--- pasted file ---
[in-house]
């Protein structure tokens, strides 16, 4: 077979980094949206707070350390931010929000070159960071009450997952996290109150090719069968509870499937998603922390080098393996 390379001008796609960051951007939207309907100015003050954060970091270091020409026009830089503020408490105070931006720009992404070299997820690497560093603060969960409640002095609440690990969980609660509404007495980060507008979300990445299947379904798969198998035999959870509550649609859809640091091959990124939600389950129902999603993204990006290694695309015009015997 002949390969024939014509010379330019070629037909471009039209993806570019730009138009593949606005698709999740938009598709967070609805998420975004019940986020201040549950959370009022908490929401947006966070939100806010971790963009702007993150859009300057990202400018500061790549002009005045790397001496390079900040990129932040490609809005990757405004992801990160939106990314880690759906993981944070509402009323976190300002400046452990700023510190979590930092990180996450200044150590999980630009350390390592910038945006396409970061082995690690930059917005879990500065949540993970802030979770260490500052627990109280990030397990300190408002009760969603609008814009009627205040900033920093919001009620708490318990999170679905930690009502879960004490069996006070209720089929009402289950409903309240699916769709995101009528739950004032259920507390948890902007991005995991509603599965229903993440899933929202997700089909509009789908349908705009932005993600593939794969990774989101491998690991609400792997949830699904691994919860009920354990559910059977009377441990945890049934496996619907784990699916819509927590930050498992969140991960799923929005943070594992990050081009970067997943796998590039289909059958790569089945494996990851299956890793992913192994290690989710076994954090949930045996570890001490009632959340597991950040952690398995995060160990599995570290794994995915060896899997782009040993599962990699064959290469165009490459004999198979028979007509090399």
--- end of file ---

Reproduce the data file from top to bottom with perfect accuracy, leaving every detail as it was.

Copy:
[in-house]
């Protein structure tokens, strides 16, 4: 077979980094949206707070350390931010929000070159960071009450997952996290109150090719069968509870499937998603922390080098393996 390379001008796609960051951007939207309907100015003050954060970091270091020409026009830089503020408490105070931006720009992404070299997820690497560093603060969960409640002095609440690990969980609660509404007495980060507008979300990445299947379904798969198998035999959870509550649609859809640091091959990124939600389950129902999603993204990006290694695309015009015997 002949390969024939014509010379330019070629037909471009039209993806570019730009138009593949606005698709999740938009598709967070609805998420975004019940986020201040549950959370009022908490929401947006966070939100806010971790963009702007993150859009300057990202400018500061790549002009005045790397001496390079900040990129932040490609809005990757405004992801990160939106990314880690759906993981944070509402009323976190300002400046452990700023510190979590930092990180996450200044150590999980630009350390390592910038945006396409970061082995690690930059917005879990500065949540993970802030979770260490500052627990109280990030397990300190408002009760969603609008814009009627205040900033920093919001009620708490318990999170679905930690009502879960004490069996006070209720089929009402289950409903309240699916769709995101009528739950004032259920507390948890902007991005995991509603599965229903993440899933929202997700089909509009789908349908705009932005993600593939794969990774989101491998690991609400792997949830699904691994919860009920354990559910059977009377441990945890049934496996619907784990699916819509927590930050498992969140991960799923929005943070594992990050081009970067997943796998590039289909059958790569089945494996990851299956890793992913192994290690989710076994954090949930045996570890001490009632959340597991950040952690398995995060160990599995570290794994995915060896899997782009040993599962990699064959290469165009490459004999198979028979007509090399």